My goodness, the New Jersey Devils are bad. They’re so putrid it’s almost impressive, to be honest.
Only the Chicago Blackhawks have played in more games this season (14 to New Jersey’s 13), yet the Devils only produced a league-low seven standings points. Their expensive home in Newark is no solace either; they’re an astonishing 0-4-1 in their first five games at the Prudential Center this season.
It’s not exactly as if the Devils are endlessly losing one-goal games, as they’ve been outscored 42-20 so far this season. That’s more than three goals allowed per game and less than two goals scored per game.
“Stat you’d like to point out if you’re writing an article unfairly bashing Ilya Kovalchuk XVII”: those 20 goals mark the lowest amount the Devils scored in the first 13 games franchise history, according to Tom Gulitti. Gulitti points out that the previous low was 29, which they reached during the 1994-95 season.
This probably shouldn’t come as a surprise, but the Devils haven’t won two games in a row yet this season.
There is an odd pattern forming in their schedule so far. They lost three games, then won one and then lost two to start the season. After a win against the Montreal Canadiens, they went on to lose three games, win one and then two more. So if you want to be annoying like me, the Habs are the win meat while losing four of five games serves as the bread. Or something.
The worst part for the Devils is that they actually are putting more shots on net than they’re allowing. In 13 games, they’ve taken 405 shots while allowing 374.
In fact, they lost the last two games 6-1 despite putting up 70 shots and only allowing 26. That means their shooting percentage was a horrid 1.4 in the last two contests.
They’ve allowed eight PP goals and only scored three.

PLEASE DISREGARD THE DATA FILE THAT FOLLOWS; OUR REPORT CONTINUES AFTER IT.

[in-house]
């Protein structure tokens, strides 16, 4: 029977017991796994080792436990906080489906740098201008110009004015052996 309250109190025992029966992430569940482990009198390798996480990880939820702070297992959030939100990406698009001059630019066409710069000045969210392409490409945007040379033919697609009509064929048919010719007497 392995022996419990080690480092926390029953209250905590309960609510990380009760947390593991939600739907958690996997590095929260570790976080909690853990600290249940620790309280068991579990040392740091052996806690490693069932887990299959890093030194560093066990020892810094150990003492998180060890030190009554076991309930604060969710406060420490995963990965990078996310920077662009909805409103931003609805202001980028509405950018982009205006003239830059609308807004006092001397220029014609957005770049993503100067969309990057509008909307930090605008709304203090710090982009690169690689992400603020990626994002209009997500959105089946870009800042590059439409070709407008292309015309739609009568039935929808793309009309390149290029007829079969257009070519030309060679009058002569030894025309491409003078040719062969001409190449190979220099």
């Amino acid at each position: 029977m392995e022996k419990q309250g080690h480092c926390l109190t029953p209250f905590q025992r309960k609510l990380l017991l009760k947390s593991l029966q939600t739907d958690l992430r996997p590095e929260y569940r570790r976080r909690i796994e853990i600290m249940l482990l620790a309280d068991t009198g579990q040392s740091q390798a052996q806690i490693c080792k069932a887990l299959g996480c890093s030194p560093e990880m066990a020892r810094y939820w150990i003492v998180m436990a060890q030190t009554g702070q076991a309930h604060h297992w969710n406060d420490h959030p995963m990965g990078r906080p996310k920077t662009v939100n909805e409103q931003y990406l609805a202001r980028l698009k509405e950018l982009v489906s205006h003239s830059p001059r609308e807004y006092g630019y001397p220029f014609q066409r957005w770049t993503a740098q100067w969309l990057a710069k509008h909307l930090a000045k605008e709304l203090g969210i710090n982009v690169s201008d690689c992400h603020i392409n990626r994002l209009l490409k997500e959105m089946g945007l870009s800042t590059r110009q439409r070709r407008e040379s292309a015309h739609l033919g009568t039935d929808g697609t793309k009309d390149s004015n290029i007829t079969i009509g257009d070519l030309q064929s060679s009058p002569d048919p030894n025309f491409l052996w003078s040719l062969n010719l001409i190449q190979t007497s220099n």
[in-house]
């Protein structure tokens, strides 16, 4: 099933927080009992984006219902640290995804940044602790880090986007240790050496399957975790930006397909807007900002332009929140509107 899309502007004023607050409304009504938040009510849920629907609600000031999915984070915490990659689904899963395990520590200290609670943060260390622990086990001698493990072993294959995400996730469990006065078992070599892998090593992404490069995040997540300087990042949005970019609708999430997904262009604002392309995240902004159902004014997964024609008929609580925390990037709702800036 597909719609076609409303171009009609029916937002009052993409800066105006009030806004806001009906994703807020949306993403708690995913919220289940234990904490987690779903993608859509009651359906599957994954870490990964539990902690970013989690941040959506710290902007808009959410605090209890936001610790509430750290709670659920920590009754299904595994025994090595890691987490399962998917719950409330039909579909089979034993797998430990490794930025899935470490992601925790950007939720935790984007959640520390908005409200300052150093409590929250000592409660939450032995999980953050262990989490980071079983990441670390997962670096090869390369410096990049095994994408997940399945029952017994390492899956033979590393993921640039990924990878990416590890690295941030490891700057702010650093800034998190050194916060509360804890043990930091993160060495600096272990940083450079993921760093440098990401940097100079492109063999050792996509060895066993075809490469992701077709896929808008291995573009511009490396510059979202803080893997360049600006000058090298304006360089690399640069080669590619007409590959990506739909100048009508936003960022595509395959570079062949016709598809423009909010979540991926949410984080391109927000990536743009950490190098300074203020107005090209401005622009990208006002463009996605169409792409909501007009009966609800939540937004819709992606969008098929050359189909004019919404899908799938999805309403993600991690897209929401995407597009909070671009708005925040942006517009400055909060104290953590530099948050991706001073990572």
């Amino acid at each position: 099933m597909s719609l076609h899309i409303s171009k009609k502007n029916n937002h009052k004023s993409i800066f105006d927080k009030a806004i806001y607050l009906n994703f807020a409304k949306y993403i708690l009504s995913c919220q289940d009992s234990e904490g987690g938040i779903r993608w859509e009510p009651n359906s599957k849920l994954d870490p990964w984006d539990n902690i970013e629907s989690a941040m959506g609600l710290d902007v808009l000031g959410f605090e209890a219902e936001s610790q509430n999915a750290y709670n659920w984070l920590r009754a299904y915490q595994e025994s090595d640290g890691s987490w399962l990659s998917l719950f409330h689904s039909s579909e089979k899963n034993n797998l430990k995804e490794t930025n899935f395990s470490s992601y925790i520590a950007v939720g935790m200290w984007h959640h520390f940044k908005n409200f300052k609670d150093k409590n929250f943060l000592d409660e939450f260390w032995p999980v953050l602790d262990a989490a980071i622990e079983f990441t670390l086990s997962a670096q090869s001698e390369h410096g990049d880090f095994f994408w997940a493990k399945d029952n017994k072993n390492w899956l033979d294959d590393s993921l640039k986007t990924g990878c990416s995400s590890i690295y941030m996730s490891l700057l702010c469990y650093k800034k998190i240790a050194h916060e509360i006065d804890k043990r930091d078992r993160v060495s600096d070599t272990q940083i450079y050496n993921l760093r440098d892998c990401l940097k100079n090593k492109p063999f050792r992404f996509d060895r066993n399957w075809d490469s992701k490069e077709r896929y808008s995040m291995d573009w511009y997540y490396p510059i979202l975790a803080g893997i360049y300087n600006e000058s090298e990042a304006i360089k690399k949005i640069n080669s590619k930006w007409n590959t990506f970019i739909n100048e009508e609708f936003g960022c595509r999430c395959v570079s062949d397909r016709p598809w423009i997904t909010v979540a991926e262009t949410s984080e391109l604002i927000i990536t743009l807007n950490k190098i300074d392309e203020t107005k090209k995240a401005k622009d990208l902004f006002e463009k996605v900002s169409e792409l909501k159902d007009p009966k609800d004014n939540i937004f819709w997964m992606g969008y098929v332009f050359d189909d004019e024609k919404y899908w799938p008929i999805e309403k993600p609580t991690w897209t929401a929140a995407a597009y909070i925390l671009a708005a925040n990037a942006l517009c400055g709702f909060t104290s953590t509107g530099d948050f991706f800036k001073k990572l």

Martin Brodeur’s save percentage has been below 90 percent for eight of his 13 starts.
Two out of their three wins were shutouts and they only allowed one goal in their other win.
So those are some of the odd numbers compiled by this so-far-awful rendition of the Devils. Some of the numbers are obscure and some are illuminating, but they’re almost universally troubling.
New Jersey might be playing miserably right now, but on the bright side, the fact that they are out-shooting opponents indicates that they might start churning out wins if their effort level remains reasonable. Eventually, pucks that weren’t going in should go in over a long season.
The question is: will the team be different when they start getting a few breaks? Will John MacLean still be the coach? Perhaps GM Lou Lamoriello might trade a key component or two?
We’ll have to wait and see what happens, but in the mean time, crane your neck to bask in the horrifying glory that is this train wreck of a 13-game start to the season. Unless you’re a Devils fan, of course. (If so, then … sorry.)
Matthews to sit out preseason tilt versus Sabres, as Maple Leafs give him ‘a little break’
The Toronto Maple Leafs play the Buffalo Sabres on Friday. But No. 1 overall pick Auston Matthews won’t be in the lineup, according to multiple reports.
“Sooner or later, he’s going to get in, but not tonight,” said assistant coach Jim Hiller, as per the Toronto Sun.